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Becoming an Air Traffic Controller in Spain

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Becoming an Air Traffic Controller in Spain

Old 15th Nov 2021, 15:07
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Becoming an Air Traffic Controller in Spain

Hi,

My partner is Spanish and is looking into becoming an Air Traffic Controller in Spain. She is a native Spanish speaker and fluent in English.

I know FTEJerez do ATC training. Can anyone recommend other training facilities?

Also, would you recommend it as a career?

Cheers

MF
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Old 15th Nov 2021, 19:40
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It's better than working for a living ! Best job in the world.
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Old 16th Nov 2021, 07:05
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Ah the old boys mantra who have not been in the “real” ATC world for a while now.

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Old 16th Nov 2021, 08:11
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You are correct, Nimmer. The “good old days” are long gone, & the profession has suffered somewhat; but I still believe that there is plenty about it to enable new recruits to “enjoy” their careers in much the same way as I & my contemporaries did.
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Old 16th Nov 2021, 11:30
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About 10 or 12 years ago, a company at Cwmbran trained dozens of Spanish speaking people to become ATCOs, the result being a 'glut' and very few got jobs in the UK.
At the same time, FerroNats are operating a school in Spain and I believe they're still doing this as are Global ATS at Gloucester.
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Old 16th Nov 2021, 11:54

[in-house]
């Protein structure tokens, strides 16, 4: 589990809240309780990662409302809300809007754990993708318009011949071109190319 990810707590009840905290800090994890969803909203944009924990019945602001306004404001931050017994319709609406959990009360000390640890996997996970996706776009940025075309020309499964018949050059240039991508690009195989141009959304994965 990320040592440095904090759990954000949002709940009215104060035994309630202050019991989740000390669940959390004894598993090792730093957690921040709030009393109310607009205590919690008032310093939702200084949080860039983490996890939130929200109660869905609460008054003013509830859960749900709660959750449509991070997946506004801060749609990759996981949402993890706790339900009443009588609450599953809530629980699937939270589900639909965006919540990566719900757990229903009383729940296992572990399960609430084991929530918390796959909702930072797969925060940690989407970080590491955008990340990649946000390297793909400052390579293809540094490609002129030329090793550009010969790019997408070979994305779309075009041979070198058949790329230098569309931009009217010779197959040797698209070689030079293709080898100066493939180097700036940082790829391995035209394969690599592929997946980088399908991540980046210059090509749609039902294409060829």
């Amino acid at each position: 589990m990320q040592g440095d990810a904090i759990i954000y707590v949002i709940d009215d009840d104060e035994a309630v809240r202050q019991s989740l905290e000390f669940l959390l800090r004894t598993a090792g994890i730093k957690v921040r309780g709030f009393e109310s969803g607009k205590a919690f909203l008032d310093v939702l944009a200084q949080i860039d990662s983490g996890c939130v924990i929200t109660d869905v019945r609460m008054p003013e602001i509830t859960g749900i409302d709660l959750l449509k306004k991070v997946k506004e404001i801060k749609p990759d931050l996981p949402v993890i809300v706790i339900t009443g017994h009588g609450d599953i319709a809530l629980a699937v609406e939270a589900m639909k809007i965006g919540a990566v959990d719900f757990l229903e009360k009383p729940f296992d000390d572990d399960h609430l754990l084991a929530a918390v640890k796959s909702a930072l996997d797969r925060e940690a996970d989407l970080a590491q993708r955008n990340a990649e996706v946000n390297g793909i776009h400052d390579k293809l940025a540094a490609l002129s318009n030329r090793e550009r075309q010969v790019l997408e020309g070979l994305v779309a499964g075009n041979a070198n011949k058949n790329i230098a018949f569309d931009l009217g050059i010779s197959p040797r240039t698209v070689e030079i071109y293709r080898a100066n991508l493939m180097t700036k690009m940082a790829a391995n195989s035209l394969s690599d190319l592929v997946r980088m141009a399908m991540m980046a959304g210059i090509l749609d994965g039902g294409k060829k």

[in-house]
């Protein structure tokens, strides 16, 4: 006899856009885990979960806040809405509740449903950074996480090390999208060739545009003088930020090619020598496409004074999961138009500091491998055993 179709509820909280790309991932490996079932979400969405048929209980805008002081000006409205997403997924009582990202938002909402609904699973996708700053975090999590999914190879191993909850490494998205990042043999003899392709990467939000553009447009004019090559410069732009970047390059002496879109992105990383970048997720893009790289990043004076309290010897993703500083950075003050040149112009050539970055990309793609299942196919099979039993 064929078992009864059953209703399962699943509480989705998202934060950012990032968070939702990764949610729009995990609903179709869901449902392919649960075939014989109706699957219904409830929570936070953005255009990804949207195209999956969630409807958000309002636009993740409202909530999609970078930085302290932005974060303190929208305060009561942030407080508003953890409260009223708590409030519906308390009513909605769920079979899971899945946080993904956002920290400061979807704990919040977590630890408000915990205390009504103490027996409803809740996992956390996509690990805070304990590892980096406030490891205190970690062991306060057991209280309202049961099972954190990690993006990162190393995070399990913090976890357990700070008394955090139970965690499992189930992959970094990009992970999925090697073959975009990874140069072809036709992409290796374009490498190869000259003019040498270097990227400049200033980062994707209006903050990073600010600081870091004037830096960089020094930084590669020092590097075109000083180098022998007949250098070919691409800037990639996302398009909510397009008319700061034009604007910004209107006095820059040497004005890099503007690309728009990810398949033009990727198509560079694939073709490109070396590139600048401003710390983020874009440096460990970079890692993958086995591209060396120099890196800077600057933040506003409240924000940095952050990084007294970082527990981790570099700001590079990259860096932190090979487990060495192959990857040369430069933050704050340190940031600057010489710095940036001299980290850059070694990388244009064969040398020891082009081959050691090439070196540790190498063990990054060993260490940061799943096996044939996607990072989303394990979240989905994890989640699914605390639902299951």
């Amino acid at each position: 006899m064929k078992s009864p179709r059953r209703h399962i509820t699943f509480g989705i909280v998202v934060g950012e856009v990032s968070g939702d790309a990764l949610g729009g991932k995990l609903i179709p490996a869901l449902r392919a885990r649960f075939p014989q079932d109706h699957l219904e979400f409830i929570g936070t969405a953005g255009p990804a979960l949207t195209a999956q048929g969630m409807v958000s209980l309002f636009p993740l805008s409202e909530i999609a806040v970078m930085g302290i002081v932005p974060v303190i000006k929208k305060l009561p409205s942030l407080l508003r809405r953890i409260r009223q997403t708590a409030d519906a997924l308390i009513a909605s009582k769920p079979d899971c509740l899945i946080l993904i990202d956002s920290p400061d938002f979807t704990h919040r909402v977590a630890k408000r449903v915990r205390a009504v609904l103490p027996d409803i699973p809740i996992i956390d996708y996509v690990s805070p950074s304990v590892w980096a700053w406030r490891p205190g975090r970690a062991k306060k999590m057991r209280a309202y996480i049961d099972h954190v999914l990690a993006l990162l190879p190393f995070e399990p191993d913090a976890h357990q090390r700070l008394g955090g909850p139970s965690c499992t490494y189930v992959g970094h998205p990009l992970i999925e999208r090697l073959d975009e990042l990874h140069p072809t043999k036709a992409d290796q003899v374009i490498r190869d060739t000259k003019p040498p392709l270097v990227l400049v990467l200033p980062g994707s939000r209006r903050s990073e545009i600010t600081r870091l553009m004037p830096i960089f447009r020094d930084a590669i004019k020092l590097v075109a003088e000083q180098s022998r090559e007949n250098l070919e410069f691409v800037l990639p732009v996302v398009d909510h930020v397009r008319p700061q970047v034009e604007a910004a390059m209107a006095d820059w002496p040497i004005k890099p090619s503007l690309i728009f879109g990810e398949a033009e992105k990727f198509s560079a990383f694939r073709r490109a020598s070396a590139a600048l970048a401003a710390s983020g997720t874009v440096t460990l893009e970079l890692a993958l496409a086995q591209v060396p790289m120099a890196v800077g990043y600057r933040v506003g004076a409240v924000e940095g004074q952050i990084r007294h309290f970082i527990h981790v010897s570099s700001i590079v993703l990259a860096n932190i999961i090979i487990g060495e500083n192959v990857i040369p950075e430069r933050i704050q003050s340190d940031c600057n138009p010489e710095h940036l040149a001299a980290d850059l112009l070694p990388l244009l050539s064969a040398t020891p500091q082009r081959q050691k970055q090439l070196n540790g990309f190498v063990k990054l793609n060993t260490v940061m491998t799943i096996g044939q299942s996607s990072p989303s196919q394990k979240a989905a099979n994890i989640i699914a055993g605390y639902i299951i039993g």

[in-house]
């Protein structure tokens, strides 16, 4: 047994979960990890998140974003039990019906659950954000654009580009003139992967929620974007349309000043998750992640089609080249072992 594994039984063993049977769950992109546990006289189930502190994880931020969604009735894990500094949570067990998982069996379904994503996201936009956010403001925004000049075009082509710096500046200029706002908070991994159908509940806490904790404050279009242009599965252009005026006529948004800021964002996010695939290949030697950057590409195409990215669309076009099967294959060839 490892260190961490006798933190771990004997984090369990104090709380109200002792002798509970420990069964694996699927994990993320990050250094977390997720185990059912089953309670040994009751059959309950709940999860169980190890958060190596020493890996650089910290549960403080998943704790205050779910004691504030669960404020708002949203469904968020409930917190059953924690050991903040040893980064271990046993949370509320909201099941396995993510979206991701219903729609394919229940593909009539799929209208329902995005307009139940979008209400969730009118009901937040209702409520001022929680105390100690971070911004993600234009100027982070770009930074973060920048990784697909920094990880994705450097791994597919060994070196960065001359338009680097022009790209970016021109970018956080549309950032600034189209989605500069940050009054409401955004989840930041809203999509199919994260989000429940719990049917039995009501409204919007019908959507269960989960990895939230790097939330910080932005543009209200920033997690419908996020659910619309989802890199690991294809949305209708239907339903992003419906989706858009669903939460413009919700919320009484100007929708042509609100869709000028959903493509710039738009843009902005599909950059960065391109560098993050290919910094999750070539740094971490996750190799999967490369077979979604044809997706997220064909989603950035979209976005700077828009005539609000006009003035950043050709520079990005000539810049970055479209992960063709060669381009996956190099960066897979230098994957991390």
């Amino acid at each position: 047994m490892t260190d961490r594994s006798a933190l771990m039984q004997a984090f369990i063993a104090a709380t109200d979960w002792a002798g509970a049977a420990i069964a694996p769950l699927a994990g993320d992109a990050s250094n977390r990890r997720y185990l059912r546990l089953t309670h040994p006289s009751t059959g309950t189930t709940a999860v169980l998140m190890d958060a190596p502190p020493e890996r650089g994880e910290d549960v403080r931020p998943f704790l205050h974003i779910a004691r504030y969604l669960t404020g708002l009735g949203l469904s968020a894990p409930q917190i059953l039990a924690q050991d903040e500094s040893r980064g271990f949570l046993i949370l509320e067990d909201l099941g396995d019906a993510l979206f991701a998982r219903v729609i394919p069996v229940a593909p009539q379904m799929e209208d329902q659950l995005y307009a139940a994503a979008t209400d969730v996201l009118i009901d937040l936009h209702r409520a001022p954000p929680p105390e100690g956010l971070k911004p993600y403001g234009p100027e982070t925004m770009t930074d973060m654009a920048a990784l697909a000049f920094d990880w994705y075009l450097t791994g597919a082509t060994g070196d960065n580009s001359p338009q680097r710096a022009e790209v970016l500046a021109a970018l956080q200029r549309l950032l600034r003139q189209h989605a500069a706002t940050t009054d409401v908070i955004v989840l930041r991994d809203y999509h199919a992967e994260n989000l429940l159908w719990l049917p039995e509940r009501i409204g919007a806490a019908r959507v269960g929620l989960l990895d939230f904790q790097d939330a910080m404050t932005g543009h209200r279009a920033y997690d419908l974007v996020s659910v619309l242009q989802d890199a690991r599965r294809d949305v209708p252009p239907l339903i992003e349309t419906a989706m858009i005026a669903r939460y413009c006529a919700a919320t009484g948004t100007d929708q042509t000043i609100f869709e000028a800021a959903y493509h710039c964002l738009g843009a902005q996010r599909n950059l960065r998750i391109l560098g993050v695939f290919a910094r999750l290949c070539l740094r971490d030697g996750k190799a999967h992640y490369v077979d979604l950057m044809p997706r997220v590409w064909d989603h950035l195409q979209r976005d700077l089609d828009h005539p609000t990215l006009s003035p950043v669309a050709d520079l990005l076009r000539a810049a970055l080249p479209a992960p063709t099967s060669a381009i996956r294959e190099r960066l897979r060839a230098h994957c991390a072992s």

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Nimmer

Got out of bed the wrong side this morning? Your sarcastic comment was completely out of order!
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Old 16th Nov 2021, 15:46
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The state owned ANSP in Spain is ENAIRE. They provide ATC services at the majority of airports.

The main non state ANSP is FerroNATS.

Careers information available on websites of both ANSPs and neither looking like they are currently recruiting.



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Old 17th Nov 2021, 07:14
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Originally Posted by Brian 48nav View Post
Nimmer

Got out of bed the wrong side this morning? Your sarcastic comment was completely out of order!
out of order or just a bit too close to the truth??
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Old 17th Nov 2021, 09:16
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Nimmer,

I see you are 53, the age I was when I got my 'early go'. I can assure you that time will fly by and you will become one of those retirees you appear to despise, as they are no longer in the 'real' world of ATC.

My son and his wife, who are both ATCOs at TC, agree wholeheartedly with the sentiments expressed by KCockayne - it's a great job and beats working for a living. Mind you I keep telling them they will never be 'real' controllers until they have validated at a busy airfield. I can't find the smiley emojis so the last sentence is what us old guys call humour - something that is sadly missing today.